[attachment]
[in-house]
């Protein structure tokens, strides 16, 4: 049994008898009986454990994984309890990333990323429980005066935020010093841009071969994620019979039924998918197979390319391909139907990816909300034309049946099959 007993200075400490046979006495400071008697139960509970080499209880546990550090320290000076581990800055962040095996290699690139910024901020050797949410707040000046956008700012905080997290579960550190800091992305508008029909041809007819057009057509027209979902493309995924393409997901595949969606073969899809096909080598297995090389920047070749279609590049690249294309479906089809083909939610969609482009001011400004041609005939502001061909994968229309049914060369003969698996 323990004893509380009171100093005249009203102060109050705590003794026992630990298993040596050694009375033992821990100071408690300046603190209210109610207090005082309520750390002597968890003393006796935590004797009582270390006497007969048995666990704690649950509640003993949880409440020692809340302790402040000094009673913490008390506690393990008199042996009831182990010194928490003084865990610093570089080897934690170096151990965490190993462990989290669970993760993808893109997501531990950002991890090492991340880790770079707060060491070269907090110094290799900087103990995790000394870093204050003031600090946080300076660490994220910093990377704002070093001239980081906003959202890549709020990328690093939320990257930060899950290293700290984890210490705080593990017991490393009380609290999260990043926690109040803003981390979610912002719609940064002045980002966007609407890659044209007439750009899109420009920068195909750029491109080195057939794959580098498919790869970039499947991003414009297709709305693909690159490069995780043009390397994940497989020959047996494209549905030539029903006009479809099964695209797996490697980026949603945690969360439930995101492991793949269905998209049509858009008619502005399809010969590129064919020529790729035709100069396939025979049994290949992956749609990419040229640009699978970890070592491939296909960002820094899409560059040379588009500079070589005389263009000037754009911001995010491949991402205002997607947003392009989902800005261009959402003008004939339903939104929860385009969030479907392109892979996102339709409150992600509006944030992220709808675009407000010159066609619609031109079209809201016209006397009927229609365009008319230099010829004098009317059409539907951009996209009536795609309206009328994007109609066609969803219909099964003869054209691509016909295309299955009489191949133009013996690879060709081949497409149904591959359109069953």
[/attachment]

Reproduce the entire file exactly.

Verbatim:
[in-house]
């Protein structure tokens, strides 16, 4: 049994008898009986454990994984309890990333990323429980005066935020010093841009071969994620019979039924998918197979390319391909139907990816909300034309049946099959 007993200075400490046979006495400071008697139960509970080499209880546990550090320290000076581990800055962040095996290699690139910024901020050797949410707040000046956008700012905080997290579960550190800091992305508008029909041809007819057009057509027209979902493309995924393409997901595949969606073969899809096909080598297995090389920047070749279609590049690249294309479906089809083909939610969609482009001011400004041609005939502001061909994968229309049914060369003969698996 323990004893509380009171100093005249009203102060109050705590003794026992630990298993040596050694009375033992821990100071408690300046603190209210109610207090005082309520750390002597968890003393006796935590004797009582270390006497007969048995666990704690649950509640003993949880409440020692809340302790402040000094009673913490008390506690393990008199042996009831182990010194928490003084865990610093570089080897934690170096151990965490190993462990989290669970993760993808893109997501531990950002991890090492991340880790770079707060060491070269907090110094290799900087103990995790000394870093204050003031600090946080300076660490994220910093990377704002070093001239980081906003959202890549709020990328690093939320990257930060899950290293700290984890210490705080593990017991490393009380609290999260990043926690109040803003981390979610912002719609940064002045980002966007609407890659044209007439750009899109420009920068195909750029491109080195057939794959580098498919790869970039499947991003414009297709709305693909690159490069995780043009390397994940497989020959047996494209549905030539029903006009479809099964695209797996490697980026949603945690969360439930995101492991793949269905998209049509858009008619502005399809010969590129064919020529790729035709100069396939025979049994290949992956749609990419040229640009699978970890070592491939296909960002820094899409560059040379588009500079070589005389263009000037754009911001995010491949991402205002997607947003392009989902800005261009959402003008004939339903939104929860385009969030479907392109892979996102339709409150992600509006944030992220709808675009407000010159066609619609031109079209809201016209006397009927229609365009008319230099010829004098009317059409539907951009996209009536795609309206009328994007109609066609969803219909099964003869054209691509016909295309299955009489191949133009013996690879060709081949497409149904591959359109069953």